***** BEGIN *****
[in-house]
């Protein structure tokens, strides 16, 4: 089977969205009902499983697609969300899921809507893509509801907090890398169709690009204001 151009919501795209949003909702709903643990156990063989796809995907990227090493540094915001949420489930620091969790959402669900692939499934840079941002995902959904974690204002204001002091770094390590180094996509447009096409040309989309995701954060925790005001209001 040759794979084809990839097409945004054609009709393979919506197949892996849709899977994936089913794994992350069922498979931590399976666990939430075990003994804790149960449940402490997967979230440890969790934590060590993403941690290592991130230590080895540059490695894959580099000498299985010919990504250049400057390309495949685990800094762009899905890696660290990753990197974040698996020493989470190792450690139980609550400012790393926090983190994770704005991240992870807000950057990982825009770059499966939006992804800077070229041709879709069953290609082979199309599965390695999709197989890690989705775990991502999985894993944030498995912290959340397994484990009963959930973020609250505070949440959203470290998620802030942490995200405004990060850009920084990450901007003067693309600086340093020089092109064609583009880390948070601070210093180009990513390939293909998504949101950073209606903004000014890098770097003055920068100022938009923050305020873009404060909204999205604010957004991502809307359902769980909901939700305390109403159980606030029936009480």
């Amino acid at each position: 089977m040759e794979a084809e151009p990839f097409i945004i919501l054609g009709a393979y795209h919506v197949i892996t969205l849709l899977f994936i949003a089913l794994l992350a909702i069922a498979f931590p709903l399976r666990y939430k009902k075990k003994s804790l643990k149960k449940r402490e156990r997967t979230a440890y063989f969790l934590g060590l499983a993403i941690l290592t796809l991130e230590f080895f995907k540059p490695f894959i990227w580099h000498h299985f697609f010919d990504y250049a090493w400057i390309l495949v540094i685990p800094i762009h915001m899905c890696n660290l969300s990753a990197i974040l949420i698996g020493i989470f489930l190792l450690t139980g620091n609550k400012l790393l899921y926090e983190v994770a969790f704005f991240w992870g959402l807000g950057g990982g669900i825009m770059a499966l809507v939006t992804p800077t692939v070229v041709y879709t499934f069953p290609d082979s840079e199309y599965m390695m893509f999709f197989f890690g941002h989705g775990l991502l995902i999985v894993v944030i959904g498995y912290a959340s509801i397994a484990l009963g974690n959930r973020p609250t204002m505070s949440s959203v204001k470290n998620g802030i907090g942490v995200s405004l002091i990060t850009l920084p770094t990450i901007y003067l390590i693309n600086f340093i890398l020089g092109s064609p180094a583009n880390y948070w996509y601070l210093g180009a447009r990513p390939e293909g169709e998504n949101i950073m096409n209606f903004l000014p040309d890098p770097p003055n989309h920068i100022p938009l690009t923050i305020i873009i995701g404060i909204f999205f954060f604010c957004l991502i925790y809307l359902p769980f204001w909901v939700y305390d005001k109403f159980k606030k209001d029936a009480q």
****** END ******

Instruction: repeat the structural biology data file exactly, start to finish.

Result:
[in-house]
């Protein structure tokens, strides 16, 4: 089977969205009902499983697609969300899921809507893509509801907090890398169709690009204001 151009919501795209949003909702709903643990156990063989796809995907990227090493540094915001949420489930620091969790959402669900692939499934840079941002995902959904974690204002204001002091770094390590180094996509447009096409040309989309995701954060925790005001209001 040759794979084809990839097409945004054609009709393979919506197949892996849709899977994936089913794994992350069922498979931590399976666990939430075990003994804790149960449940402490997967979230440890969790934590060590993403941690290592991130230590080895540059490695894959580099000498299985010919990504250049400057390309495949685990800094762009899905890696660290990753990197974040698996020493989470190792450690139980609550400012790393926090983190994770704005991240992870807000950057990982825009770059499966939006992804800077070229041709879709069953290609082979199309599965390695999709197989890690989705775990991502999985894993944030498995912290959340397994484990009963959930973020609250505070949440959203470290998620802030942490995200405004990060850009920084990450901007003067693309600086340093020089092109064609583009880390948070601070210093180009990513390939293909998504949101950073209606903004000014890098770097003055920068100022938009923050305020873009404060909204999205604010957004991502809307359902769980909901939700305390109403159980606030029936009480």
């Amino acid at each position: 089977m040759e794979a084809e151009p990839f097409i945004i919501l054609g009709a393979y795209h919506v197949i892996t969205l849709l899977f994936i949003a089913l794994l992350a909702i069922a498979f931590p709903l399976r666990y939430k009902k075990k003994s804790l643990k149960k449940r402490e156990r997967t979230a440890y063989f969790l934590g060590l499983a993403i941690l290592t796809l991130e230590f080895f995907k540059p490695f894959i990227w580099h000498h299985f697609f010919d990504y250049a090493w400057i390309l495949v540094i685990p800094i762009h915001m899905c890696n660290l969300s990753a990197i974040l949420i698996g020493i989470f489930l190792l450690t139980g620091n609550k400012l790393l899921y926090e983190v994770a969790f704005f991240w992870g959402l807000g950057g990982g669900i825009m770059a499966l809507v939006t992804p800077t692939v070229v041709y879709t499934f069953p290609d082979s840079e199309y599965m390695m893509f999709f197989f890690g941002h989705g775990l991502l995902i999985v894993v944030i959904g498995y912290a959340s509801i397994a484990l009963g974690n959930r973020p609250t204002m505070s949440s959203v204001k470290n998620g802030i907090g942490v995200s405004l002091i990060t850009l920084p770094t990450i901007y003067l390590i693309n600086f340093i890398l020089g092109s064609p180094a583009n880390y948070w996509y601070l210093g180009a447009r990513p390939e293909g169709e998504n949101i950073m096409n209606f903004l000014p040309d890098p770097p003055n989309h920068i100022p938009l690009t923050i305020i873009i995701g404060i909204f999205f954060f604010c957004l991502i925790y809307l359902p769980f204001w909901v939700y305390d005001k109403f159980k606030k209001d029936a009480q």